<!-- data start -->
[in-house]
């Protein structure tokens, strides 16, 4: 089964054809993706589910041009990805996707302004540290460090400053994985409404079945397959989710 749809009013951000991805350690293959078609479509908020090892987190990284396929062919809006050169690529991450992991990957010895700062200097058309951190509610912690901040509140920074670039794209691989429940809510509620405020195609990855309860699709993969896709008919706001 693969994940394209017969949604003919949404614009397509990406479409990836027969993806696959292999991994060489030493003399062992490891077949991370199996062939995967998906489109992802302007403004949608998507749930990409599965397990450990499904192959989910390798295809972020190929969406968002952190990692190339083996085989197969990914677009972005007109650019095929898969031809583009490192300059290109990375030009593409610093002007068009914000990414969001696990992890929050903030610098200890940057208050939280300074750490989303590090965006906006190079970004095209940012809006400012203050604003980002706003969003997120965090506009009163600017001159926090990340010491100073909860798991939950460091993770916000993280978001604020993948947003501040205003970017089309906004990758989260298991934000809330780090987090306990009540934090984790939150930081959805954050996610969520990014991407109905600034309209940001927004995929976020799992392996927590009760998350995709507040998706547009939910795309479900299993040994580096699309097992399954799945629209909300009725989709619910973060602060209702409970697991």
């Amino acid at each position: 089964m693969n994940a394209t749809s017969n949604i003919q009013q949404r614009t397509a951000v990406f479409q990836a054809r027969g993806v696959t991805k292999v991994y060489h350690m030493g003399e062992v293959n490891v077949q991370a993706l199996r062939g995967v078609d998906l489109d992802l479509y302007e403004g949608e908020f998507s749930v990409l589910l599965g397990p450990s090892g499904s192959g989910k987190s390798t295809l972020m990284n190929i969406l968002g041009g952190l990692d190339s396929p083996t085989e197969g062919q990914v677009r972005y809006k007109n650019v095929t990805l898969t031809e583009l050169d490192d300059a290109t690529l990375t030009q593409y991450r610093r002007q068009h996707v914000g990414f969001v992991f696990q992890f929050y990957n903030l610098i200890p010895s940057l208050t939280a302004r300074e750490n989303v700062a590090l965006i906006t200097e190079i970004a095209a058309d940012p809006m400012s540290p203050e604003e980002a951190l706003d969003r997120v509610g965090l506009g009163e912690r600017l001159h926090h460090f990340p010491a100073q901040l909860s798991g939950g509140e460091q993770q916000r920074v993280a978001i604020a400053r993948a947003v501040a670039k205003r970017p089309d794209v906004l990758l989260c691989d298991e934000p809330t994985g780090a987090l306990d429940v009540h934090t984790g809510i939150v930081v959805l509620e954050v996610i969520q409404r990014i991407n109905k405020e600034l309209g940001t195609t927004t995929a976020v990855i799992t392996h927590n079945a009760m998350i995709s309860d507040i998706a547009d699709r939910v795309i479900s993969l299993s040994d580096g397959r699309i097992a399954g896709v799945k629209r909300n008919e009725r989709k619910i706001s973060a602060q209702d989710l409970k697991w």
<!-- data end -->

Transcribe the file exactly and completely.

[in-house]
């Protein structure tokens, strides 16, 4: 089964054809993706589910041009990805996707302004540290460090400053994985409404079945397959989710 749809009013951000991805350690293959078609479509908020090892987190990284396929062919809006050169690529991450992991990957010895700062200097058309951190509610912690901040509140920074670039794209691989429940809510509620405020195609990855309860699709993969896709008919706001 693969994940394209017969949604003919949404614009397509990406479409990836027969993806696959292999991994060489030493003399062992490891077949991370199996062939995967998906489109992802302007403004949608998507749930990409599965397990450990499904192959989910390798295809972020190929969406968002952190990692190339083996085989197969990914677009972005007109650019095929898969031809583009490192300059290109990375030009593409610093002007068009914000990414969001696990992890929050903030610098200890940057208050939280300074750490989303590090965006906006190079970004095209940012809006400012203050604003980002706003969003997120965090506009009163600017001159926090990340010491100073909860798991939950460091993770916000993280978001604020993948947003501040205003970017089309906004990758989260298991934000809330780090987090306990009540934090984790939150930081959805954050996610969520990014991407109905600034309209940001927004995929976020799992392996927590009760998350995709507040998706547009939910795309479900299993040994580096699309097992399954799945629209909300009725989709619910973060602060209702409970697991």
């Amino acid at each position: 089964m693969n994940a394209t749809s017969n949604i003919q009013q949404r614009t397509a951000v990406f479409q990836a054809r027969g993806v696959t991805k292999v991994y060489h350690m030493g003399e062992v293959n490891v077949q991370a993706l199996r062939g995967v078609d998906l489109d992802l479509y302007e403004g949608e908020f998507s749930v990409l589910l599965g397990p450990s090892g499904s192959g989910k987190s390798t295809l972020m990284n190929i969406l968002g041009g952190l990692d190339s396929p083996t085989e197969g062919q990914v677009r972005y809006k007109n650019v095929t990805l898969t031809e583009l050169d490192d300059a290109t690529l990375t030009q593409y991450r610093r002007q068009h996707v914000g990414f969001v992991f696990q992890f929050y990957n903030l610098i200890p010895s940057l208050t939280a302004r300074e750490n989303v700062a590090l965006i906006t200097e190079i970004a095209a058309d940012p809006m400012s540290p203050e604003e980002a951190l706003d969003r997120v509610g965090l506009g009163e912690r600017l001159h926090h460090f990340p010491a100073q901040l909860s798991g939950g509140e460091q993770q916000r920074v993280a978001i604020a400053r993948a947003v501040a670039k205003r970017p089309d794209v906004l990758l989260c691989d298991e934000p809330t994985g780090a987090l306990d429940v009540h934090t984790g809510i939150v930081v959805l509620e954050v996610i969520q409404r990014i991407n109905k405020e600034l309209g940001t195609t927004t995929a976020v990855i799992t392996h927590n079945a009760m998350i995709s309860d507040i998706a547009d699709r939910v795309i479900s993969l299993s040994d580096g397959r699309i097992a399954g896709v799945k629209r909300n008919e009725r989709k619910i706001s973060a602060q209702d989710l409970k697991w």